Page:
- In a cot next to the mother for the first 45 minutes and then skin to skin contact (Breast Crawl) for next 45 mins.
Results suggested that human infants recognize physical separation from their mothers and start to cry in pulses. Crying stops at reunion. The observed cry may be a human counterpart of the 'separation distress call' which is a general phenomenon among several mammalian species and serves to restore proximity to the mother. The results suggest that in human newborns this cry is not dependent on earlier social experience and may be a genetically coded reaction to separation. Whatever the evolutionary foundations, this cry seems to signal that care in a cot does not satisfy the needs of the newborn human baby. Authors recommend that the most appropriate position of the healthy full term newborn baby after birth is in close body contact with the mother. This was ensured in the study by keeping the babies in the Breast Crawl position.
4.1.3 Metabolic adaptation
Babies kept in the Breast Crawl position had higher 90 minute blood sugar levels and more rapid recovery from transient acidosis at birth, as compared to babies separated and kept in a cot next to the mother (Christensson et al, 1992).
4.1.4 Quality of attachment
Of 17 babies kept in the Breast Crawl position and kept in uninterrupted skin-to-skin contact for 1 hour, 16 attached to the breast correctly. Fifteen babies in the other group were separated after about 20 minutes for routine measuring and weighing procedures. After an interval of approximately 20 minutes, they were returned to the mother. Only seven babies in this group attached correctly (Table 4). These findings are crucial because the early suckling pattern is of prognostic value for the duration and success of breastfeeding (Righard and Alade, 1990).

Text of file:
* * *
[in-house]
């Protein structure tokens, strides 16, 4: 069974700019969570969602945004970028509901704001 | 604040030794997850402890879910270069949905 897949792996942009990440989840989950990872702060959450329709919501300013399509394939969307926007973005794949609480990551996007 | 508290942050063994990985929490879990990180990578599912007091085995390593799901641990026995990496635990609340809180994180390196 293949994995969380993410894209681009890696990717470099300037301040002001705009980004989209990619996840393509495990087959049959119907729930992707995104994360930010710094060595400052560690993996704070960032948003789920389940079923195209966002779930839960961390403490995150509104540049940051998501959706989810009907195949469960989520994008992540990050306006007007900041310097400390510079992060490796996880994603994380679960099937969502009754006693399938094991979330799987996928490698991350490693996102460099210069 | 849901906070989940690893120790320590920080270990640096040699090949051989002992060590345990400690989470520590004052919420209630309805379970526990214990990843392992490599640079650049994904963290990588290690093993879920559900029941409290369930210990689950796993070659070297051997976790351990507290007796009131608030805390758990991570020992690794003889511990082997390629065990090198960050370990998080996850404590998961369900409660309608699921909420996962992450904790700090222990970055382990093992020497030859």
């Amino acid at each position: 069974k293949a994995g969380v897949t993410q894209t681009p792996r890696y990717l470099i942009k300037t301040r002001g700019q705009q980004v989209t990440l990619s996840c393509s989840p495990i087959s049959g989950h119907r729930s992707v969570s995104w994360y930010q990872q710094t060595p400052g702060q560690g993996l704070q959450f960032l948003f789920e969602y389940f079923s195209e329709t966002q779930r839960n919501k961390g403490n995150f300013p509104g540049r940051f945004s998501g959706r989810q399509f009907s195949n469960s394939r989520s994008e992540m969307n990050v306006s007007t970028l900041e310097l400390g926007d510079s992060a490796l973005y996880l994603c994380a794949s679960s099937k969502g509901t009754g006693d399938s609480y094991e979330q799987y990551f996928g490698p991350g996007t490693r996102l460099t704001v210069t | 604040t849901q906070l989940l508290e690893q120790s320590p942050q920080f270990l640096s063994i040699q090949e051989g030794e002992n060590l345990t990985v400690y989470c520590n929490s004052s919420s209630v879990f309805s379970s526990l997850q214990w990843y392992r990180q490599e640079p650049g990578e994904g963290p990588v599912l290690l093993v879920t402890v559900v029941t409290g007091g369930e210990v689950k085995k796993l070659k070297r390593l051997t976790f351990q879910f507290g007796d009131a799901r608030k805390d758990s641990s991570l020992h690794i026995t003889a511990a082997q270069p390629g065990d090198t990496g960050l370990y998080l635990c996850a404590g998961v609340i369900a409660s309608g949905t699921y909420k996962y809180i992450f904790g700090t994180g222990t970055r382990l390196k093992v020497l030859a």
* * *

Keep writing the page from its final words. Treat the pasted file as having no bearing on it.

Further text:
4.2 For the Mother
Expulsion of placenta and reduction of postpartum haemorrhage
This occurs by the following mechanisms
- As mentioned earlier, massage of the breast by the baby and subsequent suckling induce a large oxytocin surge from the mother's pituitary gland into her bloodstream. Close emotional interaction coupled with cutaneous, visual and auditory stimuli from the baby during the Breast Crawl also help oxytocin release. This oxytocin helps to contract the uterus, expelling the placenta and closing off many blood vessels in the uterus, thus reducing blood loss and preventing anaemia.
- Pressure of the infant's feet on the abdomen may also assist in expelling the placenta (Klaus and Kennel, 2001).
Nissen et al (1995) showed that with the baby in Breast Crawl position, the blood level of oxytocin soon after delivery was elevated significantly compared with that postpartum. The level returned to its pre-partum value 1 hour after delivery. The peak oxytocin level was seen 15 minutes after delivery with expulsion of placenta. Most mothers had several peaks of oxytocin occurring up to 1 hour after delivery.
4.3 Advantages for Both: Bonding
A mother's feeling of love for the baby may not necessarily begin with birth or instantaneously with the first contact. During the Breast Crawl, while resting skin to skin and gazing eye to eye, they begin to learn about each other on many different planes. For the mother, the first few minutes and hours after birth are a time when she is uniquely open, emotionally, to respond to her baby and to begin the new relationship. Suckling enhances the closeness and new bond between mother and baby. Mother and baby appear to be carefully adapted for these first moments together (Klaus and Kennel, 2001).